The Harrowers Part 2 - Insurrection: With Bunny Benedict a prisoner in Hell, the goddess Morte dispatches her Harrowers to rescue her.  The Cenobites won't give her up too easily, though, and the General constructs a Frankenstein Monster of demonic parts called The Furiae to defeat them.  The battle is brief, but the Harrowers are victorious.  Morte is fully freed from her tomb and the Furiae takes her place, one of the Harrowers lost to battle it for eternity, and a Cenobite--against all odds--dies a true death, and on its home turf, no less.  And Pinhead, for one, is not happy.

The artwork is well done but laid out with such manic intensity that it is often difficult to ascertain what is actually happening on the page and in what order.  It does produce a few killer full-page spreads, though, including Pinhead in all his raging glory.  With this second entry in the new storyline, a few of the sillier notions become more clear--Vera's saliva is like acid to the Cenobites, so much of her time in battle is spent hawking loogies on demons; Lucinda and Lavinia have a spiritual guide of sorts named Ovid, who appears in the form of a cherub and is "miasmic"--meaning that he farts a lot, and the stench disorients their opponents; Winston Gage has a pet kitten with whom he can swap spots with at will; and Ron Ringwood, well...Ron has hair like Vanilla Ice.  'Nuff said.  Can the horror overcome the absurdities?

Only time will tell.


--J/Metro

Comic Review: Hellraiser #17 (Epic Comics)

Hellraiser #17

Taste the Darkness: When a young woman solves the puzzle box, the Cenobite that comes to take her away discovers that she doesn't meet the standard criteria--she isn't looking for something; she didn't obsessively seek out the box; she didn't struggle to open it; and she didn't willingly call forth the gates of Hell. But still, he can not return empty handed. It's a nice, quiet little story that I quite enjoyed. There's no element of horror here, but it fits nicely into the franchise, even making a casual mention of Kirsty from the first few films. Whirl-Jack, the Cenobite, actually seems like a pretty decent fellow when it comes down to it. He's got a little rockabilly vibe to him, too. I kinda like him.


The Harrowing Part One - Resurrection: The imprisoned goddess Mamme Morte (see last issue) proceeds to fulfill her prophecy by sending out six flies, which have fed upon her flesh, to collect six specially chosen people to become the Harrowers: motorcycle-riding tattoo artist Ron Ringwood; death row inmate Vera Wyshak; animal lover Winston Gage; beautiful English twins Lavinia and Lucinda (who count as one, of course); brilliant former-professor Dublin Morse; and public works employee Marty Sevenbirds.  One-by-one, they are touched upon by Morte's flies in varying ways, and they all make haste to what will become their headquarters: Legs Benedicts' Egg Museuem in Joplin, Missouri (run by the aging Bunny Benedict)--situated directly above the goddess's grave.  An earthquake opens up the Earth, exposing a staircase that leads to the puzzle room where her previous tribe of Harrowers met their fate.  Upon solving the puzzle and releasing the goddess, each are given a purpose in life, a special ability, and a weapon made up of her power.  Hell has six warriors of its own, though, and they are ready and waiting for the war to begin.  This storyline looks as if it will have drastic implications for the Hellraiser world, and although it is definitely something new (never before have the Cenobites had anything close to real opposition), it might just be what is needed to breathe some new life into the franchise.  Think of them as the Hellraiser equivalent of Nightmare on Elm Street's Dream Warriors.  Already I am enjoying it much more than I did the convoluted and anti-climactic Devil's Brigade story.  Unfortunately, this series is winding down, and the Harrowers have only a few more appearances here before branching out into their own series.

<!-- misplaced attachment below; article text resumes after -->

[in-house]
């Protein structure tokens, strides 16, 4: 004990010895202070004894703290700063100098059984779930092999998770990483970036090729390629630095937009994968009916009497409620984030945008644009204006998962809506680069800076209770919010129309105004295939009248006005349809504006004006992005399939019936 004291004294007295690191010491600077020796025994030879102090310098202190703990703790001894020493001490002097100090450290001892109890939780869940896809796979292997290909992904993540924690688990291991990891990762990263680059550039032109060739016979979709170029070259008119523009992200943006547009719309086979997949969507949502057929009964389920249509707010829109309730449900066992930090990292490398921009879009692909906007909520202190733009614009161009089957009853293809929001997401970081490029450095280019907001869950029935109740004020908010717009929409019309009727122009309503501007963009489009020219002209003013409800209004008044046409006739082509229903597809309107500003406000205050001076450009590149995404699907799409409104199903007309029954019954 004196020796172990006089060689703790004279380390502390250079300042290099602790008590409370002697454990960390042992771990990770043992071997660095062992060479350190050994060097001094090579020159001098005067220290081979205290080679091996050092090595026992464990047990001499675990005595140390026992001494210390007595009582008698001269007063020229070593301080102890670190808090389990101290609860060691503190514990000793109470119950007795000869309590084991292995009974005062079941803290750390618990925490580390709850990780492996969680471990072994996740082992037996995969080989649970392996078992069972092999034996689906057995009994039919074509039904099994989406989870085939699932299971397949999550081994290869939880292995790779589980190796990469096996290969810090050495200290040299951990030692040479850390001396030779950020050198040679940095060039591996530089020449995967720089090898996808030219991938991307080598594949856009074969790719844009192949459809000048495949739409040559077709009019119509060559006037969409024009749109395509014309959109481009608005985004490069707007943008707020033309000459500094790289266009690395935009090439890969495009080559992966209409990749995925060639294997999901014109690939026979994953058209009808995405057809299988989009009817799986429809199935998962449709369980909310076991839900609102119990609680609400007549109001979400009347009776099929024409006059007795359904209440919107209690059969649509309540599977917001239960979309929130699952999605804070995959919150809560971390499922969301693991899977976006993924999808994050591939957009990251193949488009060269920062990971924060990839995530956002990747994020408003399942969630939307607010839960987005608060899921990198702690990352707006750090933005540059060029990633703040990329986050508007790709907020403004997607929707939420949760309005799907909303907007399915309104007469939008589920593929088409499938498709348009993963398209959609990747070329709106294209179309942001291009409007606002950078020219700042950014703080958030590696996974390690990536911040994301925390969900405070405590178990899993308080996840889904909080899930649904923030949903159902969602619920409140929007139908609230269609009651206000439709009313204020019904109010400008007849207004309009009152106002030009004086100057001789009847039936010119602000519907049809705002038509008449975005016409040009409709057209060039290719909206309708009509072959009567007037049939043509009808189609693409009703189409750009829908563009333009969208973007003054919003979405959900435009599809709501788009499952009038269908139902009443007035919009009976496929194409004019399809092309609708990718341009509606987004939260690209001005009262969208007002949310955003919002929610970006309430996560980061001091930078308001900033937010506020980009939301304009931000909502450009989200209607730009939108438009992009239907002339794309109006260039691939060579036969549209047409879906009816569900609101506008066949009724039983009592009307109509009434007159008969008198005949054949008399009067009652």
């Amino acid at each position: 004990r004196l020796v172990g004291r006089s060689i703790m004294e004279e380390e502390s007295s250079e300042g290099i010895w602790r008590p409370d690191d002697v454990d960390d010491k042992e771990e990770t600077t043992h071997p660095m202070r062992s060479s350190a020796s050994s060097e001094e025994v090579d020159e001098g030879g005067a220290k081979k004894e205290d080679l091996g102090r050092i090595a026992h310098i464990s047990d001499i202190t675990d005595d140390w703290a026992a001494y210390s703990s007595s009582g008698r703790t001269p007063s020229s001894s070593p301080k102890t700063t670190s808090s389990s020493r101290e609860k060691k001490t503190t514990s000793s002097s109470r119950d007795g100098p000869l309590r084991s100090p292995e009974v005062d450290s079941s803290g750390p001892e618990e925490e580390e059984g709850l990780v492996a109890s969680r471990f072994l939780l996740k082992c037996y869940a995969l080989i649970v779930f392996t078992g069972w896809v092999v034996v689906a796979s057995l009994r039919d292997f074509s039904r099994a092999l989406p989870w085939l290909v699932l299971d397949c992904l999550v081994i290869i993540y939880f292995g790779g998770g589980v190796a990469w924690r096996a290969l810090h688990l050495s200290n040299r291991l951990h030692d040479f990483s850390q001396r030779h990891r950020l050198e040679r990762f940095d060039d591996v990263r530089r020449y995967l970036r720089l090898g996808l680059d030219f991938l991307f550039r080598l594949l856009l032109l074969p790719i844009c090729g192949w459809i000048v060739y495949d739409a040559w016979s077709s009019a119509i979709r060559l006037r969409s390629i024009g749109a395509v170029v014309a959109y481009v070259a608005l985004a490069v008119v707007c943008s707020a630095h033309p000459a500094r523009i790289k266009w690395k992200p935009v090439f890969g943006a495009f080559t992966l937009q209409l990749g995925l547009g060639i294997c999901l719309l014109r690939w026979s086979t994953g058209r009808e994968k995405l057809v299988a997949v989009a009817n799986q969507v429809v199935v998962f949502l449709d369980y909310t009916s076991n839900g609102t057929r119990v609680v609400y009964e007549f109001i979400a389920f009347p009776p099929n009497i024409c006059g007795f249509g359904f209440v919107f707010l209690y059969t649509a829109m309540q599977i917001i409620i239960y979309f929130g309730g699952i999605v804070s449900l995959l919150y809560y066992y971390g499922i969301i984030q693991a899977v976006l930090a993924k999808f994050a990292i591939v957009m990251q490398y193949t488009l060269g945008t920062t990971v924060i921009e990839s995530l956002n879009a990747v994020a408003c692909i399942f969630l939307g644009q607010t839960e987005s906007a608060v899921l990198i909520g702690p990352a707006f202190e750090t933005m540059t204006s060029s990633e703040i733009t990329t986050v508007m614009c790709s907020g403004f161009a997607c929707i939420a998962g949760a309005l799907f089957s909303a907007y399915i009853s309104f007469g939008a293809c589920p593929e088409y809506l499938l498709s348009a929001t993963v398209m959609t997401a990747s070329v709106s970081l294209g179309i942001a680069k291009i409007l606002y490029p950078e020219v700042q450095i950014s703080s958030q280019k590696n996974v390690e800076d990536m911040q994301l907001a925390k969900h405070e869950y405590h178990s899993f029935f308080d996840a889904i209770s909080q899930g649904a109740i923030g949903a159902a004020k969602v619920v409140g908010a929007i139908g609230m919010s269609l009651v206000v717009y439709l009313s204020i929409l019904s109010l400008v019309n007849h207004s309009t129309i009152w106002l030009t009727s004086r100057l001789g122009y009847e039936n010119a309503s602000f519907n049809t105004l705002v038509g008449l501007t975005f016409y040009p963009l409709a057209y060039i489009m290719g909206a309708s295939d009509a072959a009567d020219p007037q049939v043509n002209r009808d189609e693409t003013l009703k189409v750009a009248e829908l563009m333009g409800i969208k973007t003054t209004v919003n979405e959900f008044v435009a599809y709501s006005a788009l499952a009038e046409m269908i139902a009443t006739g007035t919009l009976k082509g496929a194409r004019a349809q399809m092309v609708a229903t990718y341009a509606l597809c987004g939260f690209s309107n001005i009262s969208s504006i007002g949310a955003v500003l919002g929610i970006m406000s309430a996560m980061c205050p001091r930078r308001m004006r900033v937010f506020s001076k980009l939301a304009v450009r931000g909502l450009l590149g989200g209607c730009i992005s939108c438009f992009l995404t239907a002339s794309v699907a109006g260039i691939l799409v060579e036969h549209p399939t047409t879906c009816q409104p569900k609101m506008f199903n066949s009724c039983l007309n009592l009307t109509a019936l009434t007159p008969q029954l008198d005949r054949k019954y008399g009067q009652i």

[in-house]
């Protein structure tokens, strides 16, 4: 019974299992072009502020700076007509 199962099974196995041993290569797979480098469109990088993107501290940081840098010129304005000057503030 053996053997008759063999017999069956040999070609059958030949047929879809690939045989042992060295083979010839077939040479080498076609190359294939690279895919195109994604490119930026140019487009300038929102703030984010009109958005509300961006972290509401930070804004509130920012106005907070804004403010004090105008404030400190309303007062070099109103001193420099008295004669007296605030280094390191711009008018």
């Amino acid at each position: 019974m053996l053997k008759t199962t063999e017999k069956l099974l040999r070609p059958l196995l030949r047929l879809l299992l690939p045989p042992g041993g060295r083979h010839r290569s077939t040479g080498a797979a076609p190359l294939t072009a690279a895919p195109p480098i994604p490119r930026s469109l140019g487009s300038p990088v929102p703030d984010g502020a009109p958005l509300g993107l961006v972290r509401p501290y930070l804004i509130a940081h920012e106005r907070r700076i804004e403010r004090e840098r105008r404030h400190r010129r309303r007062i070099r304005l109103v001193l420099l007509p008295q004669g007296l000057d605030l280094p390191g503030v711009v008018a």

--J/Metro

Comic Review: Hellraiser #16 (Epic Comics)

Hellraiser #16

Devil's Brigade Part 17 - Fury: With her AIDS research banned by the World Health Organization due to the controversy that it created in a previous entry, Dr. Gioeli is at a crossroads.  Does she continue working on her vaccine that can save millions of lives, or does she follow the rules and simply give up?  Visiting Dr. Fisher, a former coworker who has AIDS, Gioeli illegally offers him the vaccine for a human trial.  The results are quite positive, so Gioeli pulls a little slight-of-hand maneuver to sneak her vaccine into mass production.  It's just too bad that she didn't wait long enough to find out about the side effects...  Another mediocre entry in this tedious, overlong storyline.  This issue promises to bring the whole thing to a close, though, and then hopefully the series can get back on track.


This, I Saw: This is something of a prelude chapter to a new ongoing storyline called The Harrowers.  Here, a young native boy is sent into the wilderness as part of a coming-of-age ritual, and he consumes a hallucinatory medicine that brings him visions of an ancient entry in the Hellraiser franchise.  Goddess Morte Mamme is buried in a pit by Hell's minions, in order to inhibit her powers.  This pit is the only direct route to Earth from Hell, and by doing this, they are sacrificing their ability to freely travel between the two.  Mamme's tribe of followers, the Harrowers, are locked in a stone room with a particularly Saw-like puzzle to solve.  Mamme is still a prisoner beneath the Earth, but the story is to be continued, ending with the prophecy: "One day another six shall come to wage war on the God of Many Points.  For even the strong can be taken, and even mortals may play a part in the battle against the Dark One."